By the time I expertly erected the tent in record time it was practically dark but I'd made it to just over half way across this stretch of nothing and managed to complete 100 miles of cycling through a desert in late May.
23 May: Qarqan to just outside of somewhere that didn't appear on any maps - 160km
Start Time: 08.00
Finish Time: 21.30
Hours Cycling: 12.5
Snakes: 1 (dead)
A Photo every hour: Today's Highlight - 1000km to go
Accidental selfie capturing the suffering (AND THE WORLD'S MOST OFFENSIVE MOUSTACHE) of the day
Day 48: The Desert Storming Me
Photo of the day: No Filter, No Photoshop, Just Monochromed by Dust
Day forty eight.
It started well, on pace after 90 minutes, a big, chunky 20mph wind hit me head on. With that my speed dropped dramatically and I took an early lunch to give the wind the opportunity to go away.
It didn't. Two further kilometres down the road I wobbled up to two drivers from Sichuan who were transporting trucks on trucks to Kashgar. They invited me to shelter in a location that would turn my mother's stomach, but fed up of the wind I joined them in sitting under the overhanging truck to enjoy shade and protection from the wind. We chatted for ten minutes about the weather, the road and (this being China) whether I'd eaten. I was then invited to join them for the rest of the journey.
The first time I cheated, it was out of politeness. The second time, it was because I was in serious trouble. This one was to save you the repetitive story of me pushing - note: not cycling - a bike into the wind for two days listening to old Freakonomics and Football Ramble Podcasts. It wasn't because I'd rather sit in my Rudolph boxer shorts under the air con awaiting the police coming to evict me from a hotel I would have otherwise never reached.
In the cab I had my longest and fullest discussion in Chinese yet. Selected highlights:
Britain doesn't have deserts and it is much smaller than Xinjiang.
Britain does have a lot of sheep.
We also discussed politics, but it's best I don't share my views with you, for what it's worth he was pretty happy but didn't like certain people in the political arena.
After some minor paperwork infringements were sorted out at the police check point we arrived in Niya. I bid them farewell and handed over my only remaining UK money as a token of my appreciation, like many people I've met on this trip my driver was especially keen to get his hands on some foreign currency. I didn't tell him what it was worth but I hope he Baidus* £20 before he starts lighting his cigarettes with it.
The first hotel I found had the equally pleasing and horrifying sign "Hotel for overseas visitors" on the front door. Inside all was OK, but I don't yet have my documentation back and the last time this happened I was evicted at 23:05. If I am evicted I have already decided to sleep in the park three metres away from the hotel.
As I'm on the second floor, the room also comes with two thick lengths of rope in case of a fire or a desire to go out all INXS come over you.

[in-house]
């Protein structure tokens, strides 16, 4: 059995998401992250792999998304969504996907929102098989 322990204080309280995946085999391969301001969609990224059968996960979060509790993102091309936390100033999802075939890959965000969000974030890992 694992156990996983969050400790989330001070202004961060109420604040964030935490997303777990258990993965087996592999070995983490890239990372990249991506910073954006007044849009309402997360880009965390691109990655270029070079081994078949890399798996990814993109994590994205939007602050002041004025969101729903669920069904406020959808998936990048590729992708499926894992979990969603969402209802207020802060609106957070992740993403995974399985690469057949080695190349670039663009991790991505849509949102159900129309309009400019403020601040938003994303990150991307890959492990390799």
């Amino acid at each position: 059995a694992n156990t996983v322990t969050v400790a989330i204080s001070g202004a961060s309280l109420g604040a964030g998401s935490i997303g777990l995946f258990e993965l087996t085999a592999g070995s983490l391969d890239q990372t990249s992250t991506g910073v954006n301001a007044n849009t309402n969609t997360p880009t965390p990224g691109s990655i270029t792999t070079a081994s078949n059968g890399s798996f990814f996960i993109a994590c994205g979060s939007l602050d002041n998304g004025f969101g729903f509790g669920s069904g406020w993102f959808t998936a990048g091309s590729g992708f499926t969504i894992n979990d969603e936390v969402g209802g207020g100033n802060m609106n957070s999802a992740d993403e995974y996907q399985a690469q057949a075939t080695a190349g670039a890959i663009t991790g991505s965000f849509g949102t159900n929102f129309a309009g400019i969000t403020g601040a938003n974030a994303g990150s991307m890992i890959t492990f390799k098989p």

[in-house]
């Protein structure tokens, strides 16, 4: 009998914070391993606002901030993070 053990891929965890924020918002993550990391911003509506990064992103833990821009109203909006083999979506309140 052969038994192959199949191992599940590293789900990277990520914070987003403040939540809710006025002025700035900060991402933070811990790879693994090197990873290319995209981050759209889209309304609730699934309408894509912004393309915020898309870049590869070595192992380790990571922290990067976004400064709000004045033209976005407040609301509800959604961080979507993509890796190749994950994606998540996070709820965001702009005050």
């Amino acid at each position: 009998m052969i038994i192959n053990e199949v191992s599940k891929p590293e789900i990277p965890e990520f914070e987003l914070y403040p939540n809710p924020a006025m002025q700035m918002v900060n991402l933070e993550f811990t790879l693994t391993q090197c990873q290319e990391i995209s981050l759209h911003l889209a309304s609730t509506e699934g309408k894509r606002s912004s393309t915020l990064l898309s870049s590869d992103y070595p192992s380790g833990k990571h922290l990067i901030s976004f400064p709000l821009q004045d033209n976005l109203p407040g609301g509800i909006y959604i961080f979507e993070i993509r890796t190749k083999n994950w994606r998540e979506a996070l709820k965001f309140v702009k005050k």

Feeling shattered despite the cheating, I decided against being stared at and shouted at in a language I don't understand and instead popped out to get some surprisingly tasty local plonk, naan and the noodles to dip the naan in. Tomorrow I may do a culinary review of the town because there is nothing else for me to do except fix a slow puncture, but for now I'm not being adventurous.
One last point of disorder. On my shopping spree I was fortunate to be reminded of Sinkiang Beer, a black beer that must be the most metal looking beer in China. It's black, it's got a big, bold, sharp font and it's got sin in its name. Insert death metal growl here.
May 24: JUST OUTSIDE OF SOMEWHERE THAT DIDN'T APPEAR ON ANY MAPS to Niya - 152 km
Start Time: 08.00
Finish Time: 15.30
Hours Cycling: 2
Hours Pushing: 3
Hours in a Truck: 2
A Photo Every Hour: Today's Highlight - A bike on a truck on a truck
Day 45: Sweat Baby Sweat
Photo of the Day - I will have my vengence, in this life or the next
Day forty five.
Once more into the desert. The grey and grim desert surrounding Ruoqiang was as dull as before but served as a great contrast to the oasis that followed. Arriving at the small town of Wushixia was like the moment in old Disney movies where the actors enter a cartoon world. A burst of colour came with bird song and butterflies.
I stopped for kebab here and the contents of my phone became a source of great interest to the boys in the restaurant. Despite the youngest reiterating the fact I was British, the conversation focussed heavily on America - Did I have any dollars? Is this a photo of America? (it was neighbouring Inner Mongolia) Is this a photo of America? (it was Thailand) and it sounded like their entire conversation was America related, whilst I ate. The only break was for them to have a water fight.
I pressed on to 160km before deciding to set up camp. Mosquitoes were everywhere, which led to a horrible situation of me sitting, naked and sweating in the plastic oven because I had no other other choice.
I watched the brilliantly inoffensive Car Share, whilst casually observing the hydration run out of me.
May 21: Ruoqiang to A Sand Dune - 160km
Start Time: 10.00
Finish Time: 19.00
Hours Cycling: 8
Mosquito Bites: 10
A Photo every hour: today's Highlight - Dunes
Day 46: Bitten Me
Photo of the Day: Market Day
Day forty six.
Awoken by the oven being turned on, I tried to leave as soon as possible and with as little time near mosquitoes as I could manage.
More dunes, more oasis, some more oasis, more birds I don't know the names of, more oasis, more oasis etc.